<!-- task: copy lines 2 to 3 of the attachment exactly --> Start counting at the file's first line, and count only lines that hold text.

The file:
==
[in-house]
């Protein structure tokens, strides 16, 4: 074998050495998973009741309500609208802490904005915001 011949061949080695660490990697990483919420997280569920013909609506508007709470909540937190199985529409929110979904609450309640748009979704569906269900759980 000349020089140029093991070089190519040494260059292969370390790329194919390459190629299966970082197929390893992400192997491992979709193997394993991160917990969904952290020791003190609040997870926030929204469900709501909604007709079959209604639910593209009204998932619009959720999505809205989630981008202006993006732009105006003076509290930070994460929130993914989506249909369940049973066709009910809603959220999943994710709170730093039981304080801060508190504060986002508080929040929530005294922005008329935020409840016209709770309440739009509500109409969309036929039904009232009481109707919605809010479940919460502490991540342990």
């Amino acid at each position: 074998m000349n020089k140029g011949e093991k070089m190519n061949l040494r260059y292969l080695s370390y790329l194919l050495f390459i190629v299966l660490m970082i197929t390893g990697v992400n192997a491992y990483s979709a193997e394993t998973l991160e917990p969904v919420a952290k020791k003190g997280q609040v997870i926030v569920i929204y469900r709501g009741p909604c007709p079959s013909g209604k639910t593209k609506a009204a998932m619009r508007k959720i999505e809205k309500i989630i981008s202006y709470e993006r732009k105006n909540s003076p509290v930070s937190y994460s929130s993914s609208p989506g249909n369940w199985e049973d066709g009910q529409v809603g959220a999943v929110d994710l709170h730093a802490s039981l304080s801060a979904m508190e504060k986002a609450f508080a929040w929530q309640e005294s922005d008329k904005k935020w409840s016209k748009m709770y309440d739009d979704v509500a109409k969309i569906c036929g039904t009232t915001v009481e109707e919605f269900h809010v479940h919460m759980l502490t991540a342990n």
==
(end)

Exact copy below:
């Protein structure tokens, strides 16, 4: 074998050495998973009741309500609208802490904005915001 011949061949080695660490990697990483919420997280569920013909609506508007709470909540937190199985529409929110979904609450309640748009979704569906269900759980 000349020089140029093991070089190519040494260059292969370390790329194919390459190629299966970082197929390893992400192997491992979709193997394993991160917990969904952290020791003190609040997870926030929204469900709501909604007709079959209604639910593209009204998932619009959720999505809205989630981008202006993006732009105006003076509290930070994460929130993914989506249909369940049973066709009910809603959220999943994710709170730093039981304080801060508190504060986002508080929040929530005294922005008329935020409840016209709770309440739009509500109409969309036929039904009232009481109707919605809010479940919460502490991540342990």
């Amino acid at each position: 074998m000349n020089k140029g011949e093991k070089m190519n061949l040494r260059y292969l080695s370390y790329l194919l050495f390459i190629v299966l660490m970082i197929t390893g990697v992400n192997a491992y990483s979709a193997e394993t998973l991160e917990p969904v919420a952290k020791k003190g997280q609040v997870i926030v569920i929204y469900r709501g009741p909604c007709p079959s013909g209604k639910t593209k609506a009204a998932m619009r508007k959720i999505e809205k309500i989630i981008s202006y709470e993006r732009k105006n909540s003076p509290v930070s937190y994460s929130s993914s609208p989506g249909n369940w199985e049973d066709g009910q529409v809603g959220a999943v929110d994710l709170h730093a802490s039981l304080s801060a979904m508190e504060k986002a609450f508080a929040w929530q309640e005294s922005d008329k904005k935020w409840s016209k748009m709770y309440d739009d979704v509500a109409k969309i569906c036929g039904t009232t915001v009481e109707e919605f269900h809010v479940h919460m759980l502490t991540a342990n």